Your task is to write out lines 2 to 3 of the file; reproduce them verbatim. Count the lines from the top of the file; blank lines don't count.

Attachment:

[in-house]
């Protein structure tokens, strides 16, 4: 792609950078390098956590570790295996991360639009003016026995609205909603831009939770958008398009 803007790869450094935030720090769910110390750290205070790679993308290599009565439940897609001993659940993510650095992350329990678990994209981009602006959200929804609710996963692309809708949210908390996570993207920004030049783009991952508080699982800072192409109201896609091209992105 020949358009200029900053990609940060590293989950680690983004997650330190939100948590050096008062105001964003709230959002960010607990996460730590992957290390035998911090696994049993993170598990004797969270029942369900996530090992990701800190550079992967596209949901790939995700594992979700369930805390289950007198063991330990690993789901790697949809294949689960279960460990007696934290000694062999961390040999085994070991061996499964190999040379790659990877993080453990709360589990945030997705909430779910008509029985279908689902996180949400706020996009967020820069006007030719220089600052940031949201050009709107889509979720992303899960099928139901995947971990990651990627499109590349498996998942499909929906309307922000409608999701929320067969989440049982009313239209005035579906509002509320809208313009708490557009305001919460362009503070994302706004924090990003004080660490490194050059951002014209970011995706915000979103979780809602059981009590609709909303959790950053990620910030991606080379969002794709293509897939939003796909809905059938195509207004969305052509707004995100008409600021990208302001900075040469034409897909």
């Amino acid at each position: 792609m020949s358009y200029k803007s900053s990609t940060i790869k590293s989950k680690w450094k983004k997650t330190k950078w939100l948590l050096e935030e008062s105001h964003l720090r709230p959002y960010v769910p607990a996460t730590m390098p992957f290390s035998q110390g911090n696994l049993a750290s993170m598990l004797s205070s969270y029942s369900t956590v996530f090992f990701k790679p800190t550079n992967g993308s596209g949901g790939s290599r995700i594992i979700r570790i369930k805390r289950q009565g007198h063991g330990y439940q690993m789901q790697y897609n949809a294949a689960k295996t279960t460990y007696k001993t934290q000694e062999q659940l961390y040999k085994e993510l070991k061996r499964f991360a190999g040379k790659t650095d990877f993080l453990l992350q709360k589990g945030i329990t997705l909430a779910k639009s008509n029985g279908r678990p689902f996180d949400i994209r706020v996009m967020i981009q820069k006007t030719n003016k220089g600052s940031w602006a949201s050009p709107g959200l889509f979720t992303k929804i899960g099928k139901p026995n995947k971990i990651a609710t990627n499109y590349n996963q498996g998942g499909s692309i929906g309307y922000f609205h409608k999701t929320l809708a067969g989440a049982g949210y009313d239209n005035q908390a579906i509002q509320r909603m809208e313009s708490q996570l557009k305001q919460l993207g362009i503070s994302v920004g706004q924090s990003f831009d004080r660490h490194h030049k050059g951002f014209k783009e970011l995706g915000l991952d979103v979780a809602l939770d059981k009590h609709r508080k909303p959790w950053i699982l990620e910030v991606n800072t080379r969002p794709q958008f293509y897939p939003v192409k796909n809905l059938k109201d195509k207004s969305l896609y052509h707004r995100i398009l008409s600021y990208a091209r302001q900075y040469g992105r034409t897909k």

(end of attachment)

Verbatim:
């Protein structure tokens, strides 16, 4: 792609950078390098956590570790295996991360639009003016026995609205909603831009939770958008398009 803007790869450094935030720090769910110390750290205070790679993308290599009565439940897609001993659940993510650095992350329990678990994209981009602006959200929804609710996963692309809708949210908390996570993207920004030049783009991952508080699982800072192409109201896609091209992105 020949358009200029900053990609940060590293989950680690983004997650330190939100948590050096008062105001964003709230959002960010607990996460730590992957290390035998911090696994049993993170598990004797969270029942369900996530090992990701800190550079992967596209949901790939995700594992979700369930805390289950007198063991330990690993789901790697949809294949689960279960460990007696934290000694062999961390040999085994070991061996499964190999040379790659990877993080453990709360589990945030997705909430779910008509029985279908689902996180949400706020996009967020820069006007030719220089600052940031949201050009709107889509979720992303899960099928139901995947971990990651990627499109590349498996998942499909929906309307922000409608999701929320067969989440049982009313239209005035579906509002509320809208313009708490557009305001919460362009503070994302706004924090990003004080660490490194050059951002014209970011995706915000979103979780809602059981009590609709909303959790950053990620910030991606080379969002794709293509897939939003796909809905059938195509207004969305052509707004995100008409600021990208302001900075040469034409897909």
């Amino acid at each position: 792609m020949s358009y200029k803007s900053s990609t940060i790869k590293s989950k680690w450094k983004k997650t330190k950078w939100l948590l050096e935030e008062s105001h964003l720090r709230p959002y960010v769910p607990a996460t730590m390098p992957f290390s035998q110390g911090n696994l049993a750290s993170m598990l004797s205070s969270y029942s369900t956590v996530f090992f990701k790679p800190t550079n992967g993308s596209g949901g790939s290599r995700i594992i979700r570790i369930k805390r289950q009565g007198h063991g330990y439940q690993m789901q790697y897609n949809a294949a689960k295996t279960t460990y007696k001993t934290q000694e062999q659940l961390y040999k085994e993510l070991k061996r499964f991360a190999g040379k790659t650095d990877f993080l453990l992350q709360k589990g945030i329990t997705l909430a779910k639009s008509n029985g279908r678990p689902f996180d949400i994209r706020v996009m967020i981009q820069k006007t030719n003016k220089g600052s940031w602006a949201s050009p709107g959200l889509f979720t992303k929804i899960g099928k139901p026995n995947k971990i990651a609710t990627n499109y590349n996963q498996g998942g499909s692309i929906g309307y922000f609205h409608k999701t929320l809708a067969g989440a049982g949210y009313d239209n005035q908390a579906i509002q509320r909603m809208e313009s708490q996570l557009k305001q919460l993207g362009i503070s994302v920004g706004q924090s990003f831009d004080r660490h490194h030049k050059g951002f014209k783009e970011l995706g915000l991952d979103v979780a809602l939770d059981k009590h609709r508080k909303p959790w950053i699982l990620e910030v991606n800072t080379r969002p794709q958008f293509y897939p939003v192409k796909n809905l059938k109201d195509k207004s969305l896609y052509h707004r995100i398009l008409s600021y990208a091209r302001q900075y040469g992105r034409t897909k």